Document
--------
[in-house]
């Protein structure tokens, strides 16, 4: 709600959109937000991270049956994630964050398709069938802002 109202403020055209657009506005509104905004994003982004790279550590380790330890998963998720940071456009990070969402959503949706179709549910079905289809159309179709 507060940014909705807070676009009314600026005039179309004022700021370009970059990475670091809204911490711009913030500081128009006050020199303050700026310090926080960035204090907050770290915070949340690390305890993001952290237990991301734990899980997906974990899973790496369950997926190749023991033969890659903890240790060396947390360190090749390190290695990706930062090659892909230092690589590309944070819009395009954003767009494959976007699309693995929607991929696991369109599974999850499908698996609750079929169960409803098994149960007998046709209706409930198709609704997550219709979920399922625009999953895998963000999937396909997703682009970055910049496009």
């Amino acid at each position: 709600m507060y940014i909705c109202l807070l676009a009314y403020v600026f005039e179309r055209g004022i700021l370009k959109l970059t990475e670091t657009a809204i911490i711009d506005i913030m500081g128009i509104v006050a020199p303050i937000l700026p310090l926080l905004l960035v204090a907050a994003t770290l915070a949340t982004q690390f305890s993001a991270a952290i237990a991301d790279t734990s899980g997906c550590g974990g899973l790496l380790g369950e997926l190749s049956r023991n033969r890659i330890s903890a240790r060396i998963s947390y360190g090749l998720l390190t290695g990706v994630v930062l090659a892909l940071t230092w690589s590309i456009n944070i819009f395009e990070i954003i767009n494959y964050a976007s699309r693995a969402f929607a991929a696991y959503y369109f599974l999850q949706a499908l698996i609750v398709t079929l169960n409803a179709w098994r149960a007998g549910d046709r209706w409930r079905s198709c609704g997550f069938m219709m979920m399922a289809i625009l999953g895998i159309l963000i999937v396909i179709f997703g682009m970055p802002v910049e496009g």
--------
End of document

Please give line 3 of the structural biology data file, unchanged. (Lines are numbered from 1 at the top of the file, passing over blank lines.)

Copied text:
């Amino acid at each position: 709600m507060y940014i909705c109202l807070l676009a009314y403020v600026f005039e179309r055209g004022i700021l370009k959109l970059t990475e670091t657009a809204i911490i711009d506005i913030m500081g128009i509104v006050a020199p303050i937000l700026p310090l926080l905004l960035v204090a907050a994003t770290l915070a949340t982004q690390f305890s993001a991270a952290i237990a991301d790279t734990s899980g997906c550590g974990g899973l790496l380790g369950e997926l190749s049956r023991n033969r890659i330890s903890a240790r060396i998963s947390y360190g090749l998720l390190t290695g990706v994630v930062l090659a892909l940071t230092w690589s590309i456009n944070i819009f395009e990070i954003i767009n494959y964050a976007s699309r693995a969402f929607a991929a696991y959503y369109f599974l999850q949706a499908l698996i609750v398709t079929l169960n409803a179709w098994r149960a007998g549910d046709r209706w409930r079905s198709c609704g997550f069938m219709m979920m399922a289809i625009l999953g895998i159309l963000i999937v396909i179709f997703g682009m970055p802002v910049e496009g």